Syria Kurds suffer deteriorating living conditions in besieged Rojava


Syrian refugees heading to Iraqi border. File photo

ARA News 

SERE KANIYE – Amid the ongoing Syrian war, life conditions have been deteriorating in Rojava, including in the Hasakah province. Prices of basic daily supplies and materials have dramatically increased, making life for civilians more difficult and movement at the markets is never like before. 

People who insisted to stay in Syria’s Kurdish region [Rojava] despite the mounting violence are encountering hard living conditions, locals told ARA News. 

“The prices are now very high and the roads of transport became very difficult and insecure, that’s why 1kg tomato now costs 450SP, potatoo 400SP and cucumber 400SP. People are poor and the living conditions in the region became unbearable,” says Hikmat, owner of a vegetable store in Sere Kanye city of Hasakah province.

“The main reasons for the increasing prices of food supplies include the scarcity of safe routes to import those goods. In Damascus 1kg tomato is 150SP while here it reaches 450SP. May God help our people,” Hikmat added.   

According to economists and observers, the main reason for the increasing prices is the closure of the Semalka crossing on the border between Rojava (Syrian Kurdish region) and Iraqi Kurdistan, beside the mounting expenses of transportation within Syria and the decreasing rates of the Syrian pound in exchange for foreign currencies.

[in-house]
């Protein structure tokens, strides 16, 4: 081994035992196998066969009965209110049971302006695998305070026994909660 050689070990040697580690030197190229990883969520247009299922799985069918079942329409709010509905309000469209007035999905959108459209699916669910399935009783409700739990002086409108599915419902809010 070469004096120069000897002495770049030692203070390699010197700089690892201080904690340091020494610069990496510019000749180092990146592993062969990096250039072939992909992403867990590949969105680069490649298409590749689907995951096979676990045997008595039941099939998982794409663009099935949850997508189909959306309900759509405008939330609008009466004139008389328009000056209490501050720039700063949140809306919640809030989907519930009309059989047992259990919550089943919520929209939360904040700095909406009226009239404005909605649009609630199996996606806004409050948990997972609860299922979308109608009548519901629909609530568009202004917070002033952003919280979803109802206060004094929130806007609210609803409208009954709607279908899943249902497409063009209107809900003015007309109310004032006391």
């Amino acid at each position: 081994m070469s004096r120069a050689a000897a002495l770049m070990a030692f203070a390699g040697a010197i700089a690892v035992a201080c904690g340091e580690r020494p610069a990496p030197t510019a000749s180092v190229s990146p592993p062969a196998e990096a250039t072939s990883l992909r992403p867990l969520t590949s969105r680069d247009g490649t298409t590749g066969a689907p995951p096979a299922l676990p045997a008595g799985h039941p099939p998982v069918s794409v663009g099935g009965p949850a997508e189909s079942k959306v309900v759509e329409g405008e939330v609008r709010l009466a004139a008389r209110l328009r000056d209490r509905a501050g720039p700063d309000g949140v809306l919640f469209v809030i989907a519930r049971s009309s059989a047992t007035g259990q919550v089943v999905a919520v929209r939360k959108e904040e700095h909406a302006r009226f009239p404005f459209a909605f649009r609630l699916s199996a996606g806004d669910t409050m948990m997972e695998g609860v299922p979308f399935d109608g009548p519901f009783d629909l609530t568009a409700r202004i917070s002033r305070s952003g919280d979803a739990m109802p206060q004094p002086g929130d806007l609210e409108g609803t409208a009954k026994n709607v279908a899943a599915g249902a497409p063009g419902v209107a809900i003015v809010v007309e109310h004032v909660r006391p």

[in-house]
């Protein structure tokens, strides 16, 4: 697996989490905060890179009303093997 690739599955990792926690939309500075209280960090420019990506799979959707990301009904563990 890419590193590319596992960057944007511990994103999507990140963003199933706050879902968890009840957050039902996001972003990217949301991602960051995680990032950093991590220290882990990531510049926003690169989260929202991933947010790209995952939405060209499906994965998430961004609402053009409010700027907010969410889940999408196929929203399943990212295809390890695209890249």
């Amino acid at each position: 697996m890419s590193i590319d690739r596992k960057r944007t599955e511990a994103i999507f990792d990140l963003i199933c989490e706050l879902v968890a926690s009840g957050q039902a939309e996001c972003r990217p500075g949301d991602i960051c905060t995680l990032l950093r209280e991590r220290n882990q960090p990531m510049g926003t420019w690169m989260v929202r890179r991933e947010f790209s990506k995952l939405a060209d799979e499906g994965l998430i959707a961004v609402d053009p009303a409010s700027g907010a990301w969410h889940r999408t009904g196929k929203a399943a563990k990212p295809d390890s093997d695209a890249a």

Mustafa Mayim, a citizen of Hasakah, told ARA News that the Syrian pound (Lira) has been dramatically decreasing.

“We need authorities of the region to ease this siege on our people. Somalia crossing should reopen to avoid a humanitarian crisis in Rojava, and the local authorities of the Auto-Administration should rather assist the people instead of imposing more taxes on the scarcely imported goods,” Mayim said. “For instance sugar is nonexistent in our areas at the moment, and once it’s available the price of 1kg exceeds 1000SP.”

It is expected that the [Kurdish-led] Auto-Administration [that governs Rojava] would try to rely on local production. However, the fear remains that the citizens would still suffer the lack of basic supplies and constantly increasing prices at the local markets.

Reporting by: Heysem Haci

Source: ARA News 

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